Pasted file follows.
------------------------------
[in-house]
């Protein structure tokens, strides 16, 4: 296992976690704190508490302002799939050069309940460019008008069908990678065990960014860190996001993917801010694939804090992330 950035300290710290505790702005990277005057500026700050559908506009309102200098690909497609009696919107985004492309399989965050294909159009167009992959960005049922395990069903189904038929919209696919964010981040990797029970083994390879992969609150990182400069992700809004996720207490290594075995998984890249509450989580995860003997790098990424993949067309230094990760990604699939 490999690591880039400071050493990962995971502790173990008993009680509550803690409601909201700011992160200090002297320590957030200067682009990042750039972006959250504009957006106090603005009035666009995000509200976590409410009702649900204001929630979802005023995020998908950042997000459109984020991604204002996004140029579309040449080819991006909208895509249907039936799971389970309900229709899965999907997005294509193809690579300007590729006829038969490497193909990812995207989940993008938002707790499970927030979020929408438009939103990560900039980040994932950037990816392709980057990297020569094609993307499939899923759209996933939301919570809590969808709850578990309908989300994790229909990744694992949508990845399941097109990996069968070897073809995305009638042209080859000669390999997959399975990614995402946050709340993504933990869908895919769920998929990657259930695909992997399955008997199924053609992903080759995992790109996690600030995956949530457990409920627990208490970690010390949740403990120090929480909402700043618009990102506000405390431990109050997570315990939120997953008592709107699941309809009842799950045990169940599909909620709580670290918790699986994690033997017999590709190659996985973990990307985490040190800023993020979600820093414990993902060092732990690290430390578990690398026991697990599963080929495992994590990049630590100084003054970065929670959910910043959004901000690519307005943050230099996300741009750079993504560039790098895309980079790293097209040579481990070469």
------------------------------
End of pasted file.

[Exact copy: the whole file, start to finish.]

[in-house]
């Protein structure tokens, strides 16, 4: 296992976690704190508490302002799939050069309940460019008008069908990678065990960014860190996001993917801010694939804090992330 950035300290710290505790702005990277005057500026700050559908506009309102200098690909497609009696919107985004492309399989965050294909159009167009992959960005049922395990069903189904038929919209696919964010981040990797029970083994390879992969609150990182400069992700809004996720207490290594075995998984890249509450989580995860003997790098990424993949067309230094990760990604699939 490999690591880039400071050493990962995971502790173990008993009680509550803690409601909201700011992160200090002297320590957030200067682009990042750039972006959250504009957006106090603005009035666009995000509200976590409410009702649900204001929630979802005023995020998908950042997000459109984020991604204002996004140029579309040449080819991006909208895509249907039936799971389970309900229709899965999907997005294509193809690579300007590729006829038969490497193909990812995207989940993008938002707790499970927030979020929408438009939103990560900039980040994932950037990816392709980057990297020569094609993307499939899923759209996933939301919570809590969808709850578990309908989300994790229909990744694992949508990845399941097109990996069968070897073809995305009638042209080859000669390999997959399975990614995402946050709340993504933990869908895919769920998929990657259930695909992997399955008997199924053609992903080759995992790109996690600030995956949530457990409920627990208490970690010390949740403990120090929480909402700043618009990102506000405390431990109050997570315990939120997953008592709107699941309809009842799950045990169940599909909620709580670290918790699986994690033997017999590709190659996985973990990307985490040190800023993020979600820093414990993902060092732990690290430390578990690398026991697990599963080929495992994590990049630590100084003054970065929670959910910043959004901000690519307005943050230099996300741009750079993504560039790098895309980079790293097209040579481990070469």